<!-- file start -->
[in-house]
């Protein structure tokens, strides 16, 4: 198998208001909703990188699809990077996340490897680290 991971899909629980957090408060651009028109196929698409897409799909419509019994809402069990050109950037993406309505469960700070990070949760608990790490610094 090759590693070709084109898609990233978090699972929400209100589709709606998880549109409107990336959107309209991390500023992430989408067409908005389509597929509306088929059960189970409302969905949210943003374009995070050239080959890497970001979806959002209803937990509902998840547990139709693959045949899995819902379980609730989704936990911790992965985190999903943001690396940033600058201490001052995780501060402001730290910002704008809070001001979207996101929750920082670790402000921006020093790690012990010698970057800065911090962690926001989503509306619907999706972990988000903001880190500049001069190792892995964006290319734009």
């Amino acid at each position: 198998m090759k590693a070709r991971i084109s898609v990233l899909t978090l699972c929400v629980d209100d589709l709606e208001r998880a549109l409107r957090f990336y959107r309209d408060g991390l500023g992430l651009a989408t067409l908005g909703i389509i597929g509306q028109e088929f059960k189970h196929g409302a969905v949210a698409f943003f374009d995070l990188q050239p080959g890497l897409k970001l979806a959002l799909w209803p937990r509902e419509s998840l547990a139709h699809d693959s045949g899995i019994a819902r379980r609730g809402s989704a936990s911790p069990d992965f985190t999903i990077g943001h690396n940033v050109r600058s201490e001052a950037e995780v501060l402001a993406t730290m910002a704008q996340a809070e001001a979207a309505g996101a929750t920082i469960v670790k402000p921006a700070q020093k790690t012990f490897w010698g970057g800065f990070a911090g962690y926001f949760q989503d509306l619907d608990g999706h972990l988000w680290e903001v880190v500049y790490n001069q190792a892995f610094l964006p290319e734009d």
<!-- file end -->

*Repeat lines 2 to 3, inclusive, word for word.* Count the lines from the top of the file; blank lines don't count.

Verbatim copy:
């Protein structure tokens, strides 16, 4: 198998208001909703990188699809990077996340490897680290 991971899909629980957090408060651009028109196929698409897409799909419509019994809402069990050109950037993406309505469960700070990070949760608990790490610094 090759590693070709084109898609990233978090699972929400209100589709709606998880549109409107990336959107309209991390500023992430989408067409908005389509597929509306088929059960189970409302969905949210943003374009995070050239080959890497970001979806959002209803937990509902998840547990139709693959045949899995819902379980609730989704936990911790992965985190999903943001690396940033600058201490001052995780501060402001730290910002704008809070001001979207996101929750920082670790402000921006020093790690012990010698970057800065911090962690926001989503509306619907999706972990988000903001880190500049001069190792892995964006290319734009």
């Amino acid at each position: 198998m090759k590693a070709r991971i084109s898609v990233l899909t978090l699972c929400v629980d209100d589709l709606e208001r998880a549109l409107r957090f990336y959107r309209d408060g991390l500023g992430l651009a989408t067409l908005g909703i389509i597929g509306q028109e088929f059960k189970h196929g409302a969905v949210a698409f943003f374009d995070l990188q050239p080959g890497l897409k970001l979806a959002l799909w209803p937990r509902e419509s998840l547990a139709h699809d693959s045949g899995i019994a819902r379980r609730g809402s989704a936990s911790p069990d992965f985190t999903i990077g943001h690396n940033v050109r600058s201490e001052a950037e995780v501060l402001a993406t730290m910002a704008q996340a809070e001001a979207a309505g996101a929750t920082i469960v670790k402000p921006a700070q020093k790690t012990f490897w010698g970057g800065f990070a911090g962690y926001f949760q989503d509306l619907d608990g999706h972990l988000w680290e903001v880190v500049y790490n001069q190792a892995f610094l964006p290319e734009d």